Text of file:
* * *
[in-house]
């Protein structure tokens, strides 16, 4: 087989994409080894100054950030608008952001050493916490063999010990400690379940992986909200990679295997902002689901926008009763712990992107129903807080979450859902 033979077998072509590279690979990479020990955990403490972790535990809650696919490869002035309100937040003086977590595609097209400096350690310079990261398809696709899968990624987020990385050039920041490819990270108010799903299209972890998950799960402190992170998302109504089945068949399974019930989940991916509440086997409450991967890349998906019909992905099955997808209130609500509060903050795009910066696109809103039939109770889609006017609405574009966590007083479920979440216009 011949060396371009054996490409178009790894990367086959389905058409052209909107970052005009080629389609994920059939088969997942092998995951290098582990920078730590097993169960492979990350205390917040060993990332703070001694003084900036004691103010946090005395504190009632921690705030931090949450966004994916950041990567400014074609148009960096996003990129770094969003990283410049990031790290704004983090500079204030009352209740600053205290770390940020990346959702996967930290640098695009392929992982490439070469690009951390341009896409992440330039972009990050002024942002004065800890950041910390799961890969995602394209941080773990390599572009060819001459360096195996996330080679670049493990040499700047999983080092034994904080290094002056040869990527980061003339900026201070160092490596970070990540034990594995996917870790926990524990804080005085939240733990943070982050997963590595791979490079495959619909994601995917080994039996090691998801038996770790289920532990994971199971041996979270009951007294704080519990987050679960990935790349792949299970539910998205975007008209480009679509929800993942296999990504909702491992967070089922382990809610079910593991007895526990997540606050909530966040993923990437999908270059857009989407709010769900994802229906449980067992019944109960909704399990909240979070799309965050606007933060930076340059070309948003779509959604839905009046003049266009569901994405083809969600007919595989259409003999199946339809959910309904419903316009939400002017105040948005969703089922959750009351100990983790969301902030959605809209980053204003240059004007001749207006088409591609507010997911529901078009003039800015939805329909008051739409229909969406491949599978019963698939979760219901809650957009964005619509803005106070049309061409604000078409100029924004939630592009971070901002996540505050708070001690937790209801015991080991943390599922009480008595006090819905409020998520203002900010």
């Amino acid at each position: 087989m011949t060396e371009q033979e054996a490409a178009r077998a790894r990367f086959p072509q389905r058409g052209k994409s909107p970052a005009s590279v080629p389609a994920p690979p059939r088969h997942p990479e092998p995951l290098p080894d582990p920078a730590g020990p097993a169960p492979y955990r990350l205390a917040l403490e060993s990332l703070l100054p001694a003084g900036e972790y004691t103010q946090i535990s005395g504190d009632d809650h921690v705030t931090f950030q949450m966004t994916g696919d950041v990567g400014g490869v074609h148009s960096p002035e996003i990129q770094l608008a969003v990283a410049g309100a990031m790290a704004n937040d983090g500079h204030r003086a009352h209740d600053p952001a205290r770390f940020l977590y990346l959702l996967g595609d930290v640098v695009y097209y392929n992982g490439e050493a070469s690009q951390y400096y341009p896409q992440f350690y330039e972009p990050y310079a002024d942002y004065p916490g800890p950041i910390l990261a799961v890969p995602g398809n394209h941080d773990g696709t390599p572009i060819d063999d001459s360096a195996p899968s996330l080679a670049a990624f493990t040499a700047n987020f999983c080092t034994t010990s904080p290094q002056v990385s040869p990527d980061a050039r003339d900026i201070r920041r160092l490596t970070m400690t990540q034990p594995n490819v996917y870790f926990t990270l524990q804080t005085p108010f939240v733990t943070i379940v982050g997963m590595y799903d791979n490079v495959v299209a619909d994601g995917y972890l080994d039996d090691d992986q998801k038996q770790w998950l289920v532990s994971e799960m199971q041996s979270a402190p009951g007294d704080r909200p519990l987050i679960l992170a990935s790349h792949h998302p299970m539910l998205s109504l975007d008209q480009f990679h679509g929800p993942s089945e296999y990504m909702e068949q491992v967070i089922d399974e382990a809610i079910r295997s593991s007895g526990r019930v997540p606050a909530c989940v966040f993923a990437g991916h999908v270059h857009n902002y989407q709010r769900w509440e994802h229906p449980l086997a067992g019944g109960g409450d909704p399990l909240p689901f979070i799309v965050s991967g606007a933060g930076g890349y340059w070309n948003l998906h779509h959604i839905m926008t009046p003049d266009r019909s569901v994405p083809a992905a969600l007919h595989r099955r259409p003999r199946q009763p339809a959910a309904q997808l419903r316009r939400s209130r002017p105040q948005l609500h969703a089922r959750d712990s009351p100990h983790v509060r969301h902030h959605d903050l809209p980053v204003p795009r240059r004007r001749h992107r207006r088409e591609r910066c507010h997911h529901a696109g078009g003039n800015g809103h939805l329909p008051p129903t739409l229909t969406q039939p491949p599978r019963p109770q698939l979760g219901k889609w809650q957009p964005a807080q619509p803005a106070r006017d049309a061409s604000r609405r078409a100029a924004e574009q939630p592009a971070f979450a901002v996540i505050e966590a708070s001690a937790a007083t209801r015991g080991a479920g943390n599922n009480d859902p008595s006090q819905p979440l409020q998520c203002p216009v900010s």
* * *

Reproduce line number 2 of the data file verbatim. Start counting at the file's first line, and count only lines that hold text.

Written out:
């Protein structure tokens, strides 16, 4: 087989994409080894100054950030608008952001050493916490063999010990400690379940992986909200990679295997902002689901926008009763712990992107129903807080979450859902 033979077998072509590279690979990479020990955990403490972790535990809650696919490869002035309100937040003086977590595609097209400096350690310079990261398809696709899968990624987020990385050039920041490819990270108010799903299209972890998950799960402190992170998302109504089945068949399974019930989940991916509440086997409450991967890349998906019909992905099955997808209130609500509060903050795009910066696109809103039939109770889609006017609405574009966590007083479920979440216009 011949060396371009054996490409178009790894990367086959389905058409052209909107970052005009080629389609994920059939088969997942092998995951290098582990920078730590097993169960492979990350205390917040060993990332703070001694003084900036004691103010946090005395504190009632921690705030931090949450966004994916950041990567400014074609148009960096996003990129770094969003990283410049990031790290704004983090500079204030009352209740600053205290770390940020990346959702996967930290640098695009392929992982490439070469690009951390341009896409992440330039972009990050002024942002004065800890950041910390799961890969995602394209941080773990390599572009060819001459360096195996996330080679670049493990040499700047999983080092034994904080290094002056040869990527980061003339900026201070160092490596970070990540034990594995996917870790926990524990804080005085939240733990943070982050997963590595791979490079495959619909994601995917080994039996090691998801038996770790289920532990994971199971041996979270009951007294704080519990987050679960990935790349792949299970539910998205975007008209480009679509929800993942296999990504909702491992967070089922382990809610079910593991007895526990997540606050909530966040993923990437999908270059857009989407709010769900994802229906449980067992019944109960909704399990909240979070799309965050606007933060930076340059070309948003779509959604839905009046003049266009569901994405083809969600007919595989259409003999199946339809959910309904419903316009939400002017105040948005969703089922959750009351100990983790969301902030959605809209980053204003240059004007001749207006088409591609507010997911529901078009003039800015939805329909008051739409229909969406491949599978019963698939979760219901809650957009964005619509803005106070049309061409604000078409100029924004939630592009971070901002996540505050708070001690937790209801015991080991943390599922009480008595006090819905409020998520203002900010």